My ranking and breakdown of the performances:
#1 - Elvis Stojko
The strongest technical performance of the night. He is the only man who does the Triple Axel-Triple Toe and the only man to skate a clean program with all of the different Triple jumps. It's a good program too, although his skating skills and performance ability leave something to be desired. He doesn't have deep or fluid edges and he doesn't move across the ice with enough speed, unless he has already been pumping with back crossovers to gain speed. He doesn't skate with overwhelming emotion or nuance.
Grade: 5.8 Technical, 5.7 Presentation
#2 - Kurt Browning
This is a glorious, masterful program and his skating skills are divine. He skates with heart and clearly understands the music. A few bobbles do detract a bit from the overall effect, so it's not perfect, but for me he still displays the best artistic effort out of anyone in the competition. On the tech side I have to be very critical. First of all, he doesn't have a Triple Lutz in the program. He partially makes up for this with a difficult 3Sal-3Loop combination but, really, without a 3Lutz or a Quad, the most I could possibly give him for technical merit is a 5.8. With that as the base mark, I then have to look at the mistakes he made - a major error on the second crucial Triple Axel (he turns it into an underrotated, double-footed Double Axel), a botched spin, and a couple other small imperfections at the end of the program (just a little shaky on the landing of the toeloop and the first part of the combination spin). Given these problems, my final marking is:
Grade: 5.5 Technical, 5.9 Presentation
#3 - Philippe Candeloro
Interesting, unique choreography and a real sense of showmanship. Not quite as emotional as Browning's program and the skating skills aren't perfect either, but still very good artistry on display. Technically he has some great highlights. His opening Triple Axel is one of the biggest ever, just massive. The Lutz, Loop, and Salchow are all superb as well. He completely fails on his second attempt at the Triple Axel (very difficult trying it so late in the program, though) and the Flip is flawed, but definitely good enough overall technically.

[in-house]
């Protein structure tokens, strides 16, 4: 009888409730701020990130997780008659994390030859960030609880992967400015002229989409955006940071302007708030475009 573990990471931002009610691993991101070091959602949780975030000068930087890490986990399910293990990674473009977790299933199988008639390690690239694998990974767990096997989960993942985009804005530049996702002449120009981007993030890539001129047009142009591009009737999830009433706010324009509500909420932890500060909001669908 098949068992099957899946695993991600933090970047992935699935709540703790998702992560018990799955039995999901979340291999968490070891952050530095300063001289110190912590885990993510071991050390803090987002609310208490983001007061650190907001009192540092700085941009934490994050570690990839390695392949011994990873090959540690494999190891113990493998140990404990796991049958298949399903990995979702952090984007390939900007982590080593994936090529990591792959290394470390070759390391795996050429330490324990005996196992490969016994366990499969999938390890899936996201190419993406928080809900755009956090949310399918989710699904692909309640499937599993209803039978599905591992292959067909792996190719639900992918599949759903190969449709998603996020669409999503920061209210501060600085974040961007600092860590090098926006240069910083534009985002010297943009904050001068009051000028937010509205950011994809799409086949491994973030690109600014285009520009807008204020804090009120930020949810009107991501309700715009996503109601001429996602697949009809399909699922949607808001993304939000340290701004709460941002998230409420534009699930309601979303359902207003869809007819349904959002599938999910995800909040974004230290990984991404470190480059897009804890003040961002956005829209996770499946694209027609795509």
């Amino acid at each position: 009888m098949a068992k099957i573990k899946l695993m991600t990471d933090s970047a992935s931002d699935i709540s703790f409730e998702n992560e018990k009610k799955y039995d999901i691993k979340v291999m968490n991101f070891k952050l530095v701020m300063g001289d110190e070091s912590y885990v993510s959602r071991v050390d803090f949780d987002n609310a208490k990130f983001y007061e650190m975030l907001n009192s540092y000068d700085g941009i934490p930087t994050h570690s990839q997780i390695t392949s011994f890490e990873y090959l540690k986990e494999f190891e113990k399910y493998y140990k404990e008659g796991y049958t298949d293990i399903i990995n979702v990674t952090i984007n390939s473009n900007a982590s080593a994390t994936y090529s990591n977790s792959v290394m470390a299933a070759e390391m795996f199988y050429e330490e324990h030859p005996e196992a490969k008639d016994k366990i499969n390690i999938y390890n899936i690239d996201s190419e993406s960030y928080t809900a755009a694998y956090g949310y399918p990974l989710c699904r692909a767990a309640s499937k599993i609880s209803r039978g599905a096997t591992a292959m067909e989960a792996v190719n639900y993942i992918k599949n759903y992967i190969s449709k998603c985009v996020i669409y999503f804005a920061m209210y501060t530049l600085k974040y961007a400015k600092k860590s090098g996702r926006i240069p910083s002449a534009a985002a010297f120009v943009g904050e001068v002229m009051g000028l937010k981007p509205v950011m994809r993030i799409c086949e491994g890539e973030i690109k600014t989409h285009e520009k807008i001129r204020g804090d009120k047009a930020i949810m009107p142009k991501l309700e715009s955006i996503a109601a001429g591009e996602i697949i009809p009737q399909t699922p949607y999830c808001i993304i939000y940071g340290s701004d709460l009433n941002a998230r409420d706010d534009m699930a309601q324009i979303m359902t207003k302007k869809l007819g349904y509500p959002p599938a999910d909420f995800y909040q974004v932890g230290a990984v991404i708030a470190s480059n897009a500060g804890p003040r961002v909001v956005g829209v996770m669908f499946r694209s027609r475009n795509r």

Grade: 5.6 Technical, 5.8 Presentation
#4 - Alexei Urmanov
On a base level, this good program and Urmanov has a boyish charm that reflects the music. There are so many distracting moments, though. A little bit of it is the choreography - a couple of the moves are cheesy or even stupid (that fake movement of him picking up a telephone...ugh, so trite). The main distracting moments, though? His spins! Dear lord, they are a mess. He does a flying spin that never gets into position and drastically travels across the ice and follows it up with an upright catch-foot spin that also travels bit and has a completely ugly position. Later in the program he tries another flying sit that never really gets into position (although this one at least stays centered) and then follows it with a combination spin that has that same ugly catch-foot position from before and ends with a back scratch that has barely any speed. These distractions, aside from taking some energy out of the program, also deserve a .1 deduction in the technical score. Spins weren't a big deal back then but Urmanov's were a blatant shortcoming in this performance. The other mistakes on the tech side are the obvious messy landing on the Triple Flip and also a small problem with the landing of the Triple Loop (he lands on the inside edge).